Labour MEP Stihler ‘absolutely’ wants people’s vote on Brexit
Catherine Stihler declared her support for a ballot to be held on the terms of the UK’s final Brexit deal.
Labour MEP Catherine Stihler has become the latest Labour member to publicly call for a “people’s vote”.
While the Labour Party does not support holding a referendum on the terms of the UK’s final Brexit deal, Ms Stihler said she “absolutely, uneqivocally” supported such a ballot.
Labour politicians, including MPs Ian Murray, Chuka Umunna and Stella Creasy, have already declared their support for the campaign.
Ms Stihler said: “What could be more democratic than putting something as important as this to a vote.”
She made the call during a special debate at Holyrood, held in memory of former Labour MP and Edinburgh University politics professor John P Mackintosh.
I can’t believe we are in this situation, and I don’t believe many Leave voters also want to be in this situation, that’s why I really now advocate a people’s vote Catherine Stihler, Labour MEP
The Scottish MEP said by quitting the European Union, the UK was “going to leave our most improtant trading partner, when so many people’s jobs rely on that trade”.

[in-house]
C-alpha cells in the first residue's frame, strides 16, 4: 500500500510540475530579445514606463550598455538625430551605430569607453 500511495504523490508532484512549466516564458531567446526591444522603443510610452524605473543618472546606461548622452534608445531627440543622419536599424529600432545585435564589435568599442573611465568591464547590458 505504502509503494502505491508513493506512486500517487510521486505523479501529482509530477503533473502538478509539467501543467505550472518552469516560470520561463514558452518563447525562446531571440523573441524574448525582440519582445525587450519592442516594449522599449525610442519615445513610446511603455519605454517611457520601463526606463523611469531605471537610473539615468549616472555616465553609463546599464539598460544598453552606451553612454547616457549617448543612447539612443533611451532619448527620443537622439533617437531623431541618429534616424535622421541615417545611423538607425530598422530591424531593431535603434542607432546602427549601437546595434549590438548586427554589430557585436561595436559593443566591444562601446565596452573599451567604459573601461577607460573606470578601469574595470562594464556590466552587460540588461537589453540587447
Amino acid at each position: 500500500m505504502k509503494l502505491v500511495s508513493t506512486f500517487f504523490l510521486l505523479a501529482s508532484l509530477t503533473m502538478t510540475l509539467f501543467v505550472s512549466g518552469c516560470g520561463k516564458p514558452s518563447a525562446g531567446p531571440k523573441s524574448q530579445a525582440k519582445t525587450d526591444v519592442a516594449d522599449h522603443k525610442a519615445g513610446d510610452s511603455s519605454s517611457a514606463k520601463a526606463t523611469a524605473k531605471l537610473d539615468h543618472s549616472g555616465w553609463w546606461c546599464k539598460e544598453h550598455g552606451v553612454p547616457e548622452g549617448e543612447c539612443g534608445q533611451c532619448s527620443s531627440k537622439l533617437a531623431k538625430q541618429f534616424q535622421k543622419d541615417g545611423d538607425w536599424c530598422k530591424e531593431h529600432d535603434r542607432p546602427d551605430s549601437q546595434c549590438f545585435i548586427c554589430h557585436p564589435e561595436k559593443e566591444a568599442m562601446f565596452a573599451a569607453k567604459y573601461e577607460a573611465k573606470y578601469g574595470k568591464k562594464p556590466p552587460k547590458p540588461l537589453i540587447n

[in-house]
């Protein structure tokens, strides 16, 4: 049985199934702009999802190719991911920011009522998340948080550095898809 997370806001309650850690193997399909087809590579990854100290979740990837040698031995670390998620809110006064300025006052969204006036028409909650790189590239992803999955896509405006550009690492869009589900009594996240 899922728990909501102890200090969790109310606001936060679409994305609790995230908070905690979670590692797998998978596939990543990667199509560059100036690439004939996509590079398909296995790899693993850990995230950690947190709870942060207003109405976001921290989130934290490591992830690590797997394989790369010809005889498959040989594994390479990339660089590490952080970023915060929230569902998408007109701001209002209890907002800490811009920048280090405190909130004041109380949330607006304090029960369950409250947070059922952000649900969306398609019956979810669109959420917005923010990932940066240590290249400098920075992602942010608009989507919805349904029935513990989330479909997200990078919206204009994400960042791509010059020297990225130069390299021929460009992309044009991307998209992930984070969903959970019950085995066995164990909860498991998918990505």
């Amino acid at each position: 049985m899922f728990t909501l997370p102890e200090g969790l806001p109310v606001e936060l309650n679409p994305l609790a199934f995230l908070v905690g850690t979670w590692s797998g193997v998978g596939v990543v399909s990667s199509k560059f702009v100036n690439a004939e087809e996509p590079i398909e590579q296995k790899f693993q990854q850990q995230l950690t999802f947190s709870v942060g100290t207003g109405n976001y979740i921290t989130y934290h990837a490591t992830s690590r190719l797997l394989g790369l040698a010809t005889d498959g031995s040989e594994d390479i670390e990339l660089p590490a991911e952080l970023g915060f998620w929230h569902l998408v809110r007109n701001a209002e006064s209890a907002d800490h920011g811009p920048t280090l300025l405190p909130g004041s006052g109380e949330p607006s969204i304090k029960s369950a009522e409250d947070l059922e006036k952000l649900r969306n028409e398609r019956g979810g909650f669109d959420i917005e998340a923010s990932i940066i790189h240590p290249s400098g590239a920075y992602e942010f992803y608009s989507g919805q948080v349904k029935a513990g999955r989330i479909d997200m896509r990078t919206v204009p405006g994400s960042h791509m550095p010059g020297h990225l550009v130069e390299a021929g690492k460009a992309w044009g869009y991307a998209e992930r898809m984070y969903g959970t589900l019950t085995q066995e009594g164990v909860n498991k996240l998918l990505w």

With Britain due to formally leave the EU at the end of March 2019, she said people “still don’t know what the Government wants”.
Ms Stihler continued: “I can’t believe we are in this situation, and I don’t believe many Leave voters also want to be in this situation, that’s why I really now advocate a people’s vote.
“I absolutely, unequivocally think we need to have a vote on what the deal is, absolutely.”
However, she made clear she did not support a second Scottish independence referendum, saying: “We’re not talking about apples and pears here, we’re talking about two different things.”
Ms Stihler continued: “We need to look at what is happening, our government is about to take us to a cliff edge, take us into a situation that is (in) nobody’s interest. The poorest people in this country are about to be the hardest hit by this decision, the well-off people in our country can walk away and not be touched by this or damaged by this.
“This is unacceptable, absolutely unacceptable.”
Prime Minister Theresa May has already rejected calls for a vote on the terms of the final Brexit deal, arguing this would be “a gross betrayal of our democracy”.